The IR35 legislation was introduced by HMRC (Her Majesty’s Revenue and Customs) in April 2000 and was intended to combat tax avoidance. It affects all contractors who do not meet HMRC’s definition of ‘self-employment’ and applies to anyone working via an intermediary such as a company or partnership. Over time, since the introduction of the legislation, tests have been developed from the results of legal cases which indicate whether or not an individual’s working practices are likely to fall inside or outside of IR35. In this document we will cover:
- What is IR35
- Should I operate outside of IR35?
- Is my contract caught by IR35?
- Can I make my contract fall outside of IR35?
- What does it mean if I am inside IR35?
- What happens if I am investigated?
- Which option is best for me? Umbrella vs Limited.
Extract from The IR35 Guide:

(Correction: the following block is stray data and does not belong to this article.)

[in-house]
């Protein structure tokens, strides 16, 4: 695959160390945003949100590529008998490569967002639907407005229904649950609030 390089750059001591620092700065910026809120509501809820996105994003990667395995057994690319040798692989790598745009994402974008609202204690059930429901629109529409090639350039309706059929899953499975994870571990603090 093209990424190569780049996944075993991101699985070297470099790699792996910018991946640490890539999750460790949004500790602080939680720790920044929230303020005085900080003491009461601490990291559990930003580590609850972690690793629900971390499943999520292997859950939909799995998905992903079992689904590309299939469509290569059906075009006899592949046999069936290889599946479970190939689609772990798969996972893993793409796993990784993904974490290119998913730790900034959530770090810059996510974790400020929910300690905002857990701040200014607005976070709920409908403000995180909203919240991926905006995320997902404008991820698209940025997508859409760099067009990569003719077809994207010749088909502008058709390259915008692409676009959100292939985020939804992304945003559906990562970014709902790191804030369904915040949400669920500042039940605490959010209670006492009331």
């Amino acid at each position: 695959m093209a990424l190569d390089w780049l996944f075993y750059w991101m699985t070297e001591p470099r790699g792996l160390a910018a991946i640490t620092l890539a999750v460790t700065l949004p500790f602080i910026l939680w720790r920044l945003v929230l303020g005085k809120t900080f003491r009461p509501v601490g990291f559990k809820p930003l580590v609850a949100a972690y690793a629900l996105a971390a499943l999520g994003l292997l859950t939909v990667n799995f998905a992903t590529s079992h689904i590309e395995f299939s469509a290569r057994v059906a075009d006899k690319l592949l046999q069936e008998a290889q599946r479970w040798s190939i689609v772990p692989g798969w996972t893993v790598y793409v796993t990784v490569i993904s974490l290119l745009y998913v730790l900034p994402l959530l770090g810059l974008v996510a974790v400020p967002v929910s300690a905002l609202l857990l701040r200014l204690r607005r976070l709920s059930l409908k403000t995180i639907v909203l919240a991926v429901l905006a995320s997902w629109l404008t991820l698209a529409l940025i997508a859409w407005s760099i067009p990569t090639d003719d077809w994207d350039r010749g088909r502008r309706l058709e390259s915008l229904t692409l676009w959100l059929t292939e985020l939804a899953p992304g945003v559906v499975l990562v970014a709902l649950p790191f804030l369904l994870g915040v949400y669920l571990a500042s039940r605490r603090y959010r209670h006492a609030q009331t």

The IR35 tests are used to determine whether, if it were not for the intermediary, the contractor would be an employee of the end client. The contract must be totally representative of the individual’s working practices and would fail the IR35 ‘test’ if this is not the case. Your IR35 status determines the way that your earnings must be processed; if you fall inside IR35 your earnings are subject to PAYE and so deductions must be made for income tax and national insurance contributions. If you are outside IR35 and you operate through your own Limited Company and not an intermediary, you can draw dividends from the company which do not attract national insurance contributions.
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